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M17 - The Omega nebula taken from our backyard

Updated: Jul 25, 2023

M17 is a fairly bright diffuse emission nebula, and is also commonly named the Swan nebula. M17 is very similar to the famous Orion nebula (M42), but it is seen from its edge, while M42 is seen face-on. Messier 17 is also about three to four times farther than the Orion nebula.

Object Designation: M17

Also known as: Omega Nebula, Swan Nebula, Checkmark Nebula, Lobster Nebula, Horseshoe Nebula

Constellation: Sagittarius

Object Type: Emission Nebula

Distance: 5,500 light-years away

Magnitude: 6.0

Discovery: October 18, 1745 by Philippe Loys de Chéseaux

In Astrophotography, getting the bright part of M17 is an easy feat, but if you would like to get some of the faint outer gases, make sure to spend some more time on gathering enough light. You will also want to keep those fainter gases in mind during your entire processing workflow, so you don’t accidentally make your image too dark and lose the data from the gases all around.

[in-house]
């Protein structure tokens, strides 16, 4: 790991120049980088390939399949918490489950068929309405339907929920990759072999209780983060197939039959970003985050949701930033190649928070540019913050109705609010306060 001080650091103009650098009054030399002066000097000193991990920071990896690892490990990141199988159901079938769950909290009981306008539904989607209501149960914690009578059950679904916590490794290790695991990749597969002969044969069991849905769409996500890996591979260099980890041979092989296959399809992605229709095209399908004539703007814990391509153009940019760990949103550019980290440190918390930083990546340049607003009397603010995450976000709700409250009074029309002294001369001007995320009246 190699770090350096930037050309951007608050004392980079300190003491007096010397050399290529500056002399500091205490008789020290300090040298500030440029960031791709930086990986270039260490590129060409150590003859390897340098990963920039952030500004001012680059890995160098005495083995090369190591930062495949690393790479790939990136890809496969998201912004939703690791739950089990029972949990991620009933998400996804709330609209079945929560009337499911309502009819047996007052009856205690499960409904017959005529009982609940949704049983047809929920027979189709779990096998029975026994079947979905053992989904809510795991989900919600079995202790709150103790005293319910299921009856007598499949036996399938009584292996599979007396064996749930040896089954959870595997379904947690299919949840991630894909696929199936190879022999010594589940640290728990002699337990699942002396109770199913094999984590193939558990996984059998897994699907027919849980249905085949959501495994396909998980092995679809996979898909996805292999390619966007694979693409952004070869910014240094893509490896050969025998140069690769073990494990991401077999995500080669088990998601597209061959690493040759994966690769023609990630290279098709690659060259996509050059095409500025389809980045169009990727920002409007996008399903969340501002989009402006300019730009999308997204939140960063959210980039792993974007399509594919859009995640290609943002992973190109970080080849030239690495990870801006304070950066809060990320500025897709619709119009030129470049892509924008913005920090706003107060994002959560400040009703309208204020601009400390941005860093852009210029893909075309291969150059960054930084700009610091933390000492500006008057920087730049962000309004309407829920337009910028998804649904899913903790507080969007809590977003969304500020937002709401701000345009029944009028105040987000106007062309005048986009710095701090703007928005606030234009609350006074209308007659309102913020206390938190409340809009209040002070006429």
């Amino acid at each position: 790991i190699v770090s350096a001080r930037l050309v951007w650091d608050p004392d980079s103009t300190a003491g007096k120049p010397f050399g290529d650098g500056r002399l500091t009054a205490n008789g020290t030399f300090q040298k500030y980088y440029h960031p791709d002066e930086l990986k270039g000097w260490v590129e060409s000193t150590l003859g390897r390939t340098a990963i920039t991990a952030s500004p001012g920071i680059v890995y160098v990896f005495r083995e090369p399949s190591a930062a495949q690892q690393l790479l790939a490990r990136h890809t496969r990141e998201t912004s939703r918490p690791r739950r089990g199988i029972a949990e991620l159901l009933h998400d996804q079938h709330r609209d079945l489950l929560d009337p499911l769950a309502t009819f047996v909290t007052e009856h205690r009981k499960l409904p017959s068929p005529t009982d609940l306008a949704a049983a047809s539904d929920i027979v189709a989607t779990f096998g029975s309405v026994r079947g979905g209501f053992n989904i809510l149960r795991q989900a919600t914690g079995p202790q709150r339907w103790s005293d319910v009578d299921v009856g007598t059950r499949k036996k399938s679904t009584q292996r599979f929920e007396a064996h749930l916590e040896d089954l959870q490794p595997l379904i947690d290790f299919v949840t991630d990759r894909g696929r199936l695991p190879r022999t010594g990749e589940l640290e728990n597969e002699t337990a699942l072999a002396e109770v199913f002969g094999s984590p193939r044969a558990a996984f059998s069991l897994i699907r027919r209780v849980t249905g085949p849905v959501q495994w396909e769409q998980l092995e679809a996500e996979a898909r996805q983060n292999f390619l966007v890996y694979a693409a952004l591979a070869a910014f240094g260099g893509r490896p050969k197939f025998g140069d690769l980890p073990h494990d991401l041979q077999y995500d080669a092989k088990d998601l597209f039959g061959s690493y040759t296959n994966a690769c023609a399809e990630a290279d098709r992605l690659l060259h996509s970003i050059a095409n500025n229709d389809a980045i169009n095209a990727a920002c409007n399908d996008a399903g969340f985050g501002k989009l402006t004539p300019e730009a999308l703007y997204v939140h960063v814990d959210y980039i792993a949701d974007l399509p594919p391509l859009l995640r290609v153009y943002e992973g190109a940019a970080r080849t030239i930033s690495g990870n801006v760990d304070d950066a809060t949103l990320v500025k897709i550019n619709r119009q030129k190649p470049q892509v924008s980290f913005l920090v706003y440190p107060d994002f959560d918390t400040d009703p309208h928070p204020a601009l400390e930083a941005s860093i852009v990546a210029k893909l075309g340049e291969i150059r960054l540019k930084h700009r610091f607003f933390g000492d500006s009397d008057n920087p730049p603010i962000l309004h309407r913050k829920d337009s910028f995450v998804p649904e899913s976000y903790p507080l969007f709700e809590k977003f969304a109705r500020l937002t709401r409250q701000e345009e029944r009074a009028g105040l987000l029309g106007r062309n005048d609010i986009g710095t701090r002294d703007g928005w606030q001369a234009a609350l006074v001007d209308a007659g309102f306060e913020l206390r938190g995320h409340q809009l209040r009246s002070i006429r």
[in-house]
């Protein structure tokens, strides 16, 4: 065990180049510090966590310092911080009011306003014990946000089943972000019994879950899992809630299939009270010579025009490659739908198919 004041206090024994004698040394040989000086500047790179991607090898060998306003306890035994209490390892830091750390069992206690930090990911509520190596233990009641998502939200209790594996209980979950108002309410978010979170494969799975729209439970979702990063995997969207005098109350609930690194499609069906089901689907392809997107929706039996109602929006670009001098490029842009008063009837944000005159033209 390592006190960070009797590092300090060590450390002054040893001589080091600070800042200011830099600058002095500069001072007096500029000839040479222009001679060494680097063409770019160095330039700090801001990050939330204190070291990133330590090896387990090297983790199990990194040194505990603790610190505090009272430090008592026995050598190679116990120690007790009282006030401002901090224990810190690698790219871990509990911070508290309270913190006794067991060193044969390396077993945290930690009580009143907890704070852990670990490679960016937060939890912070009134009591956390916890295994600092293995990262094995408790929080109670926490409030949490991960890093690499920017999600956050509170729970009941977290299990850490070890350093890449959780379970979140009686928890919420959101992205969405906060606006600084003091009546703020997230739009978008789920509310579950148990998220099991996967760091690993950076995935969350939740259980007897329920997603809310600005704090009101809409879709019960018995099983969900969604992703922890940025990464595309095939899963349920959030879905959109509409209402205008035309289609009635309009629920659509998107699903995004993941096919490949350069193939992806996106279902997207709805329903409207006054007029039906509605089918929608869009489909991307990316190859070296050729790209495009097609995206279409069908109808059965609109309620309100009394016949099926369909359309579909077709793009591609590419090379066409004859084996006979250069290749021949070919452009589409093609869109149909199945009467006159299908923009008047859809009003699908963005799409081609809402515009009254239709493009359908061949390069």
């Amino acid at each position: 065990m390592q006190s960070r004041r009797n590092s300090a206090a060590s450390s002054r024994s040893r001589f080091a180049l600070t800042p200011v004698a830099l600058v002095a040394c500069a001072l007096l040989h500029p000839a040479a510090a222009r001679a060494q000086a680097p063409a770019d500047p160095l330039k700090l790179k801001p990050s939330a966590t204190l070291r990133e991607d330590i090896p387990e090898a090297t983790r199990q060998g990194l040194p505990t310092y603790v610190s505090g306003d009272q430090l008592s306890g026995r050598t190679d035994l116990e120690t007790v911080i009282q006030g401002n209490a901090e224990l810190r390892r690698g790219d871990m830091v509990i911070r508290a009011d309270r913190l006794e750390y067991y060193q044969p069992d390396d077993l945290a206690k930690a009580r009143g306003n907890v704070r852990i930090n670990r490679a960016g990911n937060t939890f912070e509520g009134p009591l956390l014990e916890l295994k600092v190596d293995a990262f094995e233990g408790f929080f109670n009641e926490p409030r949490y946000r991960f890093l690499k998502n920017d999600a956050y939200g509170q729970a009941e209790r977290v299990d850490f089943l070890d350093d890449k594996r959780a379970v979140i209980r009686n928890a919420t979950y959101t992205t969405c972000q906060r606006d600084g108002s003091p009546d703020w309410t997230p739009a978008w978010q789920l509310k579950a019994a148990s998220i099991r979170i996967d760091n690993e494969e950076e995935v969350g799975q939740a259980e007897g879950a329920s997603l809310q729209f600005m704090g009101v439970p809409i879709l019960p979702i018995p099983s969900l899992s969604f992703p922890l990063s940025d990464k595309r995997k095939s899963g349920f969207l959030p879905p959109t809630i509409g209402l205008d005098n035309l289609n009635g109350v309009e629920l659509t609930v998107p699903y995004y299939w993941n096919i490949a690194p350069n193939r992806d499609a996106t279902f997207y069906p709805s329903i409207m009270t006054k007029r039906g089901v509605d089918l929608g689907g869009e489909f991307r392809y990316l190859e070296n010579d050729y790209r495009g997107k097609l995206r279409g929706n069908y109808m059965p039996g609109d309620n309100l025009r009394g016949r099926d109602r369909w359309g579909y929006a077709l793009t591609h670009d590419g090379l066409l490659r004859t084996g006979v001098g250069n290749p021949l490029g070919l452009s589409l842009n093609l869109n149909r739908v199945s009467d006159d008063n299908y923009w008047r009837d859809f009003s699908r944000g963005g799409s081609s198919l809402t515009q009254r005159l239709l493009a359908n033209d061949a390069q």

The Omega Nebula Astrophotography with the L-Ultimate Filter

September 2022

Optolong L-Ultimate Filter

Shortly after imaging M17 with Vespera, it was time to attempt it again but this time back with our regular astrophotography setup. We used a 75mm telescope and full frame color camera, once again from our backyard, but this time with the Optolong L-Ultimate narrowband filter.

The total exposure time for this image was just 2 and a half hours, as the target went behind the neighbor's trees pretty early. The filter did a great job at blocking unwanted light pollution, including the bright moon that was in the sky while imaging this!

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